Parasitism or pathogen infection itself may determine the foraging decisions made by the impacted insect (Lee et al., 2006). Caterpillars that experienced bacterial infections reduced overall feeding and carbohydrate intake (Povey et al., 2014) while caterpillars experiencing parasitoidism reduced protein consumption (Mason et al., 2014). In red imported fire ant foragers, infection with an ssRNA virus decreased overall foraging levels and altered the feeding preferences from protein- and lipid-rich to carbohydrate-rich foods (Hsu et al., 2018). Honey bee foragers infected with Nosema apis (Zander) were more likely to visit artificial flowers with only nectar whereas uninfected bees foraged at similar rates on both nectar and pollen (Lach et al., 2015). This increased preference for sugar may suggest increased hunger or heightened responsiveness to sugar content by infected foragers (Chen et al., 2014; Kralj and Fuchs, 2010; Martín-Hernández et al., 2011; Mayack and Naug, 2009; Naug and Gibbs, 2009). Such changes in foraging behavior may be related to trade-offs in insect immune response and the ability to synthesize, store, and metabolize lipids or protein, resulting in decreased food consumption or host manipulation by parasites and pathogens (Adamo et al., 2010; Bernardo and Singer, 2017; Li et al., 2018; Shikano and Cory, 2016).
However, we do not know if honey bee consumption of pollen and nectar or macronutrient preferences change in direct response to immune challenges from common ssRNA viruses (Chen et al., 2006a; Dainat et al., 2012; de Miranda and Genersch, 2010; Lanzi et al., 2006). Further, we do not know if virus-induced preferences differ between bee stocks with varying susceptibilities to the virus-vectoring parasitic Varroa mite (susceptible: Italian, resistant: Pol-line and Russian) (Danka et al., 2016; de Guzman et al., 2007; Di Prisco et al., 2016; Nazzi et al., 2012). Therefore, the overarching goal of this study was to determine if infection with different viruses alters honey bee diet consumption or macronutrient preferences and if this occurs to a similar extent in susceptible and resistant bee stocks.
The macronutrients of interest were protein and lipids as preferences for these macronutrients are more likely to change with stressors or correlate with preferred pollen compared to carbohydrates (Archer et al., 2014; Vaudo et al., 2016). We investigated two ssRNA viruses [chronic bee paralysis virus (CBPV) or DWV genotype A (DWV-A)] that have different physiological impacts to assess both specific and generalized responses to viral infection (Fig. 1). CBPV has clear, overt effects on neural functioning and is a potential emerging threat in Europe and North America (Budge et al., 2020; Pfeiffer and Crowder, 2022; Ribière et al., 2010; Traynor et al., 2016), while DWV is the most prevalent honey bee virus and causes largely covert or sublethal effects from adult infection (Martin and Brettell, 2019; Traynor et al., 2016). We hypothesized that infection by either virus would result in decreased diet consumption but also an increased preference for protein-enriched diet relative to uninjected controls, but that the extent of this preference would differ among bee stocks. Although being genetically distinct from each other and Italian bees (Saelao et al., 2020), we anticipated that both mite-resistant Pol-Line and Russian stocks will exhibit more similar virus-induced foraging responses to each other than to the susceptible Italian stock.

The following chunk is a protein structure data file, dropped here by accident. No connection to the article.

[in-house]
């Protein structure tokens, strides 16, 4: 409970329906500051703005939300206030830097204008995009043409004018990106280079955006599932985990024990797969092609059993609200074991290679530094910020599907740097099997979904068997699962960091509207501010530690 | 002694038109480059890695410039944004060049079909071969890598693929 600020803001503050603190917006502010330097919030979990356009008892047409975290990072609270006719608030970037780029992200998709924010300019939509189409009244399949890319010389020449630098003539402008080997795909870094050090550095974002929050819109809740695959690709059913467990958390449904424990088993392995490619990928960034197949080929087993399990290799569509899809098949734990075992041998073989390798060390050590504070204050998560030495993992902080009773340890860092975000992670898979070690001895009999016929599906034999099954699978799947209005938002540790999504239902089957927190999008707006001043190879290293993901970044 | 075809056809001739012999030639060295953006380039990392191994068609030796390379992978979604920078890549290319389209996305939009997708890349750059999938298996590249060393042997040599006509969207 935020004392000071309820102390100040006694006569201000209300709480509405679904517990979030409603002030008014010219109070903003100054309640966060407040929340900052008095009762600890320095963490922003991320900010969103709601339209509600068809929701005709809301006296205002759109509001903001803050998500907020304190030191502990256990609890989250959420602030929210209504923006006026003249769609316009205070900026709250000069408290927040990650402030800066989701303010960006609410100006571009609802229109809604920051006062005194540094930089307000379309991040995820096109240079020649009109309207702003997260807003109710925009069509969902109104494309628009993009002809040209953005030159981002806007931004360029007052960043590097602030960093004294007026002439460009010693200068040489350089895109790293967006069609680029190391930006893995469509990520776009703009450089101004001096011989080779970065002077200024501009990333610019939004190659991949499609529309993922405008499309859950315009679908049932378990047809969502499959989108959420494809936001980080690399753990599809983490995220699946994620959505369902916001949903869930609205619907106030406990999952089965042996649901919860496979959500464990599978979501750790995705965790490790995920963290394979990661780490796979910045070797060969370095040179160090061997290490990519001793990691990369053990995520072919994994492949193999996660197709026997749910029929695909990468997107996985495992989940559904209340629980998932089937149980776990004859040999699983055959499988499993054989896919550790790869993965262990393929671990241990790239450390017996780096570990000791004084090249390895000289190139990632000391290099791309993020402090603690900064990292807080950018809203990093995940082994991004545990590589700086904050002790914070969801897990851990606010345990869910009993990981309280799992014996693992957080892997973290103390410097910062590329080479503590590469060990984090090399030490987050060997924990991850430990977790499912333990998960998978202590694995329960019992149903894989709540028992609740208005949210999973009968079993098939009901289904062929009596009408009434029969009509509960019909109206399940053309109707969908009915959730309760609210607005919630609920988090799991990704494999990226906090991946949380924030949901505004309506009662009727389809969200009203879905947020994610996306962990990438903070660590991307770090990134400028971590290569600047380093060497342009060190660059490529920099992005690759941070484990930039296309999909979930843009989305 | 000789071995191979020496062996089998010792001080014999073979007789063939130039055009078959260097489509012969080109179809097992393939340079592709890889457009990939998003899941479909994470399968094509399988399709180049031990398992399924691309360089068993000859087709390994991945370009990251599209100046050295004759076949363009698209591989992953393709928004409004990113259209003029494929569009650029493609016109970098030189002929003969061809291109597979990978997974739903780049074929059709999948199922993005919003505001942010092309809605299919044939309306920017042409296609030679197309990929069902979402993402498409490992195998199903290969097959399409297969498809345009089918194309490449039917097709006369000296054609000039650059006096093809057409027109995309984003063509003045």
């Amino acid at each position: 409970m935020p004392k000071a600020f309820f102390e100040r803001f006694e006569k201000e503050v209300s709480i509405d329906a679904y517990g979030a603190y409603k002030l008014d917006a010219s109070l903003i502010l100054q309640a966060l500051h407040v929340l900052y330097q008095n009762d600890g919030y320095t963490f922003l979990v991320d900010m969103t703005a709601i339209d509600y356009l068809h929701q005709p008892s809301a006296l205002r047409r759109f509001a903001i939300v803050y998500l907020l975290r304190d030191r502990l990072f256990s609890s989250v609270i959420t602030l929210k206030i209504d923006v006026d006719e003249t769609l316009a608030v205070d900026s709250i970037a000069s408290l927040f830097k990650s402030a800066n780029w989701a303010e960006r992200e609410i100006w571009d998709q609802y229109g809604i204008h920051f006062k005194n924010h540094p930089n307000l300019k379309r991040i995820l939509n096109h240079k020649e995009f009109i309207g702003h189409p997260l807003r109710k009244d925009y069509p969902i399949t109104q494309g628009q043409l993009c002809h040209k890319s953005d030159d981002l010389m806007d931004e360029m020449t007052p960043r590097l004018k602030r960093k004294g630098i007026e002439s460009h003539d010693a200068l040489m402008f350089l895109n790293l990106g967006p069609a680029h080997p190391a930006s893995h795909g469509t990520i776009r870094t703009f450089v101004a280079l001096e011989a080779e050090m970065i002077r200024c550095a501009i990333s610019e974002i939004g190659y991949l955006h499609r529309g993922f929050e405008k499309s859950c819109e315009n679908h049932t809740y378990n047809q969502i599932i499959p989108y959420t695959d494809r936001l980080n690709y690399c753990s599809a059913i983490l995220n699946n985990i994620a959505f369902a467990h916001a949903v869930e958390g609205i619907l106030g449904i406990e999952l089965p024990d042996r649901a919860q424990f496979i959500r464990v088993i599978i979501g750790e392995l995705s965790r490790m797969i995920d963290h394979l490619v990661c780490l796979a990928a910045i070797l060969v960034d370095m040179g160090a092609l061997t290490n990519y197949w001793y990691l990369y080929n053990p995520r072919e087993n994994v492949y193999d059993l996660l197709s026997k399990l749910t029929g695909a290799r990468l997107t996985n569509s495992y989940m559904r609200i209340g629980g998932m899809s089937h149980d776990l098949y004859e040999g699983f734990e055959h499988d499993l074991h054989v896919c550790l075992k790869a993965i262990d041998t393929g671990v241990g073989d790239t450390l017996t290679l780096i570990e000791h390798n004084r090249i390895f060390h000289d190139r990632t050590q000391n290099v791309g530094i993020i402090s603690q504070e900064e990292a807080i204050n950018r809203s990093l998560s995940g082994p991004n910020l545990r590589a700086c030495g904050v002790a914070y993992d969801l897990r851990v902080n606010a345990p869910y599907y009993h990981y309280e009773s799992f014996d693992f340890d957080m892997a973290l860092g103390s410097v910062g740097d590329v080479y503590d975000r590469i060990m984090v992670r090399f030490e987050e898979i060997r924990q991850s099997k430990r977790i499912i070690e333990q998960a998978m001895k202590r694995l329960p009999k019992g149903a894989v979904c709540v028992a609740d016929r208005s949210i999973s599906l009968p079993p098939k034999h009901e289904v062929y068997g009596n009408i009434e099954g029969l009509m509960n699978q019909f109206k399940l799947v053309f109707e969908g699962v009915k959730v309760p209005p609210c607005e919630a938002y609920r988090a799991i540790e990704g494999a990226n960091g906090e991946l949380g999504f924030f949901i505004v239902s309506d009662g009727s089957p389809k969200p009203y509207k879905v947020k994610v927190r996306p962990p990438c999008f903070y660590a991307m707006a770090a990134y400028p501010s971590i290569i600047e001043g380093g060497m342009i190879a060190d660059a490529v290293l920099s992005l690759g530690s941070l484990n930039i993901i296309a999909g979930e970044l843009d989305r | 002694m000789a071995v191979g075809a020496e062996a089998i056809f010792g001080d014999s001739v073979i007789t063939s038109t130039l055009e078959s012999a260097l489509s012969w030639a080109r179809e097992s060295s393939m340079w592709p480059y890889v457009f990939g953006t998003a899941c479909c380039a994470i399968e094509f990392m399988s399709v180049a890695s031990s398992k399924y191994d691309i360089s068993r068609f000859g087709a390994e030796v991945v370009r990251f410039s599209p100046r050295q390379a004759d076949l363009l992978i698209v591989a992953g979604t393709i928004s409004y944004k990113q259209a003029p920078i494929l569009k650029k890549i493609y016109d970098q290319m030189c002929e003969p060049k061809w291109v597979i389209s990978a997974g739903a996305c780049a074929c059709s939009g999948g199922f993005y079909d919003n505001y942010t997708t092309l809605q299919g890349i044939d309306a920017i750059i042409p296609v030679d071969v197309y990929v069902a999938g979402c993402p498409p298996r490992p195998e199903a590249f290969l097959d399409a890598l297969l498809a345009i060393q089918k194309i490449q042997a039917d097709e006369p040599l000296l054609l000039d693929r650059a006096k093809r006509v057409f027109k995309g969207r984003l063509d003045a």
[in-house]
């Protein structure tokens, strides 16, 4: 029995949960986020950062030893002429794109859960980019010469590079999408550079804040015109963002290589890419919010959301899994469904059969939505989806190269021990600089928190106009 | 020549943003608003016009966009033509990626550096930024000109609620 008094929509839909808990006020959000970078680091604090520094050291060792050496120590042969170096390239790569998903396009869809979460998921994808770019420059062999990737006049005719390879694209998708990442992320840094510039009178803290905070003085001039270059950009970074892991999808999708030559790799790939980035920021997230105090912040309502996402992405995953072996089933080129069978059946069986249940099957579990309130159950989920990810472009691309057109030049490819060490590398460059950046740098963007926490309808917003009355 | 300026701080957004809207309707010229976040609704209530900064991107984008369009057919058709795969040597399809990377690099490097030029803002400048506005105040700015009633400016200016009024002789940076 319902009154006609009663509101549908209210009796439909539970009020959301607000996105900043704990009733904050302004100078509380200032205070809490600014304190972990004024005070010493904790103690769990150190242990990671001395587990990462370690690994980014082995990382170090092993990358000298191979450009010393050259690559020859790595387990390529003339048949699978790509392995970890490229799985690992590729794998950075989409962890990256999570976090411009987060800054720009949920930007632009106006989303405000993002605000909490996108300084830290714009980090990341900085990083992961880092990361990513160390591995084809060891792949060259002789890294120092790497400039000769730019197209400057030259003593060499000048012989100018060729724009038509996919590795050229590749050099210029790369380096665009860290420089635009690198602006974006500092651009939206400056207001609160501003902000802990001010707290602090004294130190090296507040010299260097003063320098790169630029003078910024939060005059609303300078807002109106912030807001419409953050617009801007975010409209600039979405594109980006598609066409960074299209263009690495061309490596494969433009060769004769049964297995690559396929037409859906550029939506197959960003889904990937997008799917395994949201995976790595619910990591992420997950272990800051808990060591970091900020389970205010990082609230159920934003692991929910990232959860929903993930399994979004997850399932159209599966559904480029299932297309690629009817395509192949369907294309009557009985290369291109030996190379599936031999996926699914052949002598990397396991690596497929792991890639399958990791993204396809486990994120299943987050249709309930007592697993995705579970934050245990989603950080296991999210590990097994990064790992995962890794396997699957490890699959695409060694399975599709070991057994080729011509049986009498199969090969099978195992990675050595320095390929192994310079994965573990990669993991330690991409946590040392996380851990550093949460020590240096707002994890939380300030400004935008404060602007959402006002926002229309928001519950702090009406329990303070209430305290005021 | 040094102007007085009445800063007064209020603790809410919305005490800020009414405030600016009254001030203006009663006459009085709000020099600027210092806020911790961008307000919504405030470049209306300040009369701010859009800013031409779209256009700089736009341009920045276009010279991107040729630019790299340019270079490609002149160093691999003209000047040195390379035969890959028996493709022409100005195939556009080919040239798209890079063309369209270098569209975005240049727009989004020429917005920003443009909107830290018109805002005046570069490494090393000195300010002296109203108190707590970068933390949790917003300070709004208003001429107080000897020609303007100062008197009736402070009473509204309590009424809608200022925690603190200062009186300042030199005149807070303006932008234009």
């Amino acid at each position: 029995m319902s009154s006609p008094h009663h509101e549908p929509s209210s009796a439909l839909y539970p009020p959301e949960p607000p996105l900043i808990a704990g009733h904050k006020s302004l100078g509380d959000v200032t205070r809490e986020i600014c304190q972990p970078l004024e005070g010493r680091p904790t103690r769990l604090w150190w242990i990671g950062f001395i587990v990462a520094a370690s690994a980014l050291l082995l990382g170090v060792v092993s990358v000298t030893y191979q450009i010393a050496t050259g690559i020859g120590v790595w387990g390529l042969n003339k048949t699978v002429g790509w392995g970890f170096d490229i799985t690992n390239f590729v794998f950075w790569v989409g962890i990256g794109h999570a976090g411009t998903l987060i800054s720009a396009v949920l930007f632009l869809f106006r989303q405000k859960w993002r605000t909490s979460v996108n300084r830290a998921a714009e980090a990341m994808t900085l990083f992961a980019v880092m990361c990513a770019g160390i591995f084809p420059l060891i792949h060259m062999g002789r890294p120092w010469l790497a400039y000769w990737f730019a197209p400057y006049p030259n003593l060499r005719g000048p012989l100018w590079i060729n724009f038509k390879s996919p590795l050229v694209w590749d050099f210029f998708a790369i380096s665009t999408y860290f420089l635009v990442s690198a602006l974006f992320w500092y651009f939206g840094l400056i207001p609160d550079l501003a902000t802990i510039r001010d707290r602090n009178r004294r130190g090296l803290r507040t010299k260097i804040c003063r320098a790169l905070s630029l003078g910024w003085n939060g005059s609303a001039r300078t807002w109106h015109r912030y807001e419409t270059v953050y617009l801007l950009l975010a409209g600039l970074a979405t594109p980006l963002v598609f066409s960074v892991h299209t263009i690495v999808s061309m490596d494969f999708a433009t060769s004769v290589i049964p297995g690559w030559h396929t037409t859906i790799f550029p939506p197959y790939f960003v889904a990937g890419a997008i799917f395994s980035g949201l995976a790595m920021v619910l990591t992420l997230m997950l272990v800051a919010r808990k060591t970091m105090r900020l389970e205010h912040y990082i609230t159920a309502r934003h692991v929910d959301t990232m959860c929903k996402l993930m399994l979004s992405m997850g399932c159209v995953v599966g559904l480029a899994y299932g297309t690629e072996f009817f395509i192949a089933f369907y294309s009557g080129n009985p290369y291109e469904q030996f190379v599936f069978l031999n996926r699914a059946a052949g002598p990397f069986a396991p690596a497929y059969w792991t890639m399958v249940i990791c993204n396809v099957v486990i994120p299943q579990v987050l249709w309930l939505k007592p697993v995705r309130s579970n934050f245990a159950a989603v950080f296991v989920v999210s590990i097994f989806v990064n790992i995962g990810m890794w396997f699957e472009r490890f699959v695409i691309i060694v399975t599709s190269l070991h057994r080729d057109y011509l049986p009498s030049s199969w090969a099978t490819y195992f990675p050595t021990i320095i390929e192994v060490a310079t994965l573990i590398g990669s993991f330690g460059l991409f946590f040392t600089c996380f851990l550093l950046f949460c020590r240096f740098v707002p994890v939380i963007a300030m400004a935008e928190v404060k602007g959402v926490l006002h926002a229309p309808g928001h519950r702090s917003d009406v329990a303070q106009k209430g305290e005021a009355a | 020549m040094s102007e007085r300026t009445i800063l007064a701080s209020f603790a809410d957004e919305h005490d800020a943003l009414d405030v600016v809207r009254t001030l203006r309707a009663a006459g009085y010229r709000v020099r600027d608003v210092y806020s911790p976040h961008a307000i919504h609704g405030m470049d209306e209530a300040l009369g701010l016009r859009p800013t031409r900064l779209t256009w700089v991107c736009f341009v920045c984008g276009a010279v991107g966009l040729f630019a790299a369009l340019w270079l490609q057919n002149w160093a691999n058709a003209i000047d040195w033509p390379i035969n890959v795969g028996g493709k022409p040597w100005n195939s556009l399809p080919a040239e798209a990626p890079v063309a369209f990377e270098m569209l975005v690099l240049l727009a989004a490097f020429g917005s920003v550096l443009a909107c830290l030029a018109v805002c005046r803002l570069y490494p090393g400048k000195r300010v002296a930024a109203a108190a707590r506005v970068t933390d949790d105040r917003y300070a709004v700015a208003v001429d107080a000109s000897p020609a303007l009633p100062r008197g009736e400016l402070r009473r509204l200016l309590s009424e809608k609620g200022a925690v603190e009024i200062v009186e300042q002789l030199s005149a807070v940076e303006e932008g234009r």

In the CBPV experiment, bee stock was the only marginally nonsignificant variable influencing food consumption (χ²=5.942, P=0.051, Table 1). Italian bees (23.1±3.1 mg bee−1) consumed more diet than Pol-Line (15.0±2.8 mg bee−1) or Russian bees (13.2±2.9 mg bee−1) (Tukey HSD test: Italian-Pol-Line, P=0.019; Italian-Russian, P=0.008; Pol-Line-Russian, P=0.701; Fig. 2A). However, PBS and virus injection treatments tended, though not significantly, to increase diet consumption (Table 1).
In the DWV experiment bee stock was the only significant variable (χ²=12.647, P=0.002, Table 1) influencing food consumption. The Italian bees (26.8±2.3 mg bee−1) again consumed significantly more diet than did the Pol-Line bees (15.8±2.3 mg bee−1) but not more than Russian bees (19.0±2.3 mg bee−1) (Tukey HSD test: Italian-Pol-Line, P=0.024; Italian-Russian, P=0.116; Pol-Line-Russian, P=0.446; Fig. 2B). Note, Russian bees ate less than Italian bees, but this relationship was marginally nonsignificant (P=0.055, Table 1).